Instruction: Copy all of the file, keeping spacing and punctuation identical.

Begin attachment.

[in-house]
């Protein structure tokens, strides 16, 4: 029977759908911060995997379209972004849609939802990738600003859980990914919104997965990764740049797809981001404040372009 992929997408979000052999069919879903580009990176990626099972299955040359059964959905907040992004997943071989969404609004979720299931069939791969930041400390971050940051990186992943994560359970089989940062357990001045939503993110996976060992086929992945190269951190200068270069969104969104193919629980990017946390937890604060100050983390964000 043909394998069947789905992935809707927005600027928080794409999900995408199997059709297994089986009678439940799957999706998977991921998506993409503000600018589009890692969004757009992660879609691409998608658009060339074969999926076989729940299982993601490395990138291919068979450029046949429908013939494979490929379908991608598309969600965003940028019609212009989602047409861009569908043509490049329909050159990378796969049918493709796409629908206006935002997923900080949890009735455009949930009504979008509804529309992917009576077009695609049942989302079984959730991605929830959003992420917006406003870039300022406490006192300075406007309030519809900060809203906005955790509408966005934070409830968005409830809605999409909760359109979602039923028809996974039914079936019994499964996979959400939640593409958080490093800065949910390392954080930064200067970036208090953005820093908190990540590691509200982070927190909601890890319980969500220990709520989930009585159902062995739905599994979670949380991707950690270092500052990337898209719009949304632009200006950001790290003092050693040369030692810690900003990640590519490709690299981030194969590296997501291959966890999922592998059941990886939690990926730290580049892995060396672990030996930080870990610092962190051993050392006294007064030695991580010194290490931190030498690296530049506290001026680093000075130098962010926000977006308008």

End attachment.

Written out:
[in-house]
């Protein structure tokens, strides 16, 4: 029977759908911060995997379209972004849609939802990738600003859980990914919104997965990764740049797809981001404040372009 992929997408979000052999069919879903580009990176990626099972299955040359059964959905907040992004997943071989969404609004979720299931069939791969930041400390971050940051990186992943994560359970089989940062357990001045939503993110996976060992086929992945190269951190200068270069969104969104193919629980990017946390937890604060100050983390964000 043909394998069947789905992935809707927005600027928080794409999900995408199997059709297994089986009678439940799957999706998977991921998506993409503000600018589009890692969004757009992660879609691409998608658009060339074969999926076989729940299982993601490395990138291919068979450029046949429908013939494979490929379908991608598309969600965003940028019609212009989602047409861009569908043509490049329909050159990378796969049918493709796409629908206006935002997923900080949890009735455009949930009504979008509804529309992917009576077009695609049942989302079984959730991605929830959003992420917006406003870039300022406490006192300075406007309030519809900060809203906005955790509408966005934070409830968005409830809605999409909760359109979602039923028809996974039914079936019994499964996979959400939640593409958080490093800065949910390392954080930064200067970036208090953005820093908190990540590691509200982070927190909601890890319980969500220990709520989930009585159902062995739905599994979670949380991707950690270092500052990337898209719009949304632009200006950001790290003092050693040369030692810690900003990640590519490709690299981030194969590296997501291959966890999922592998059941990886939690990926730290580049892995060396672990030996930080870990610092962190051993050392006294007064030695991580010194290490931190030498690296530049506290001026680093000075130098962010926000977006308008």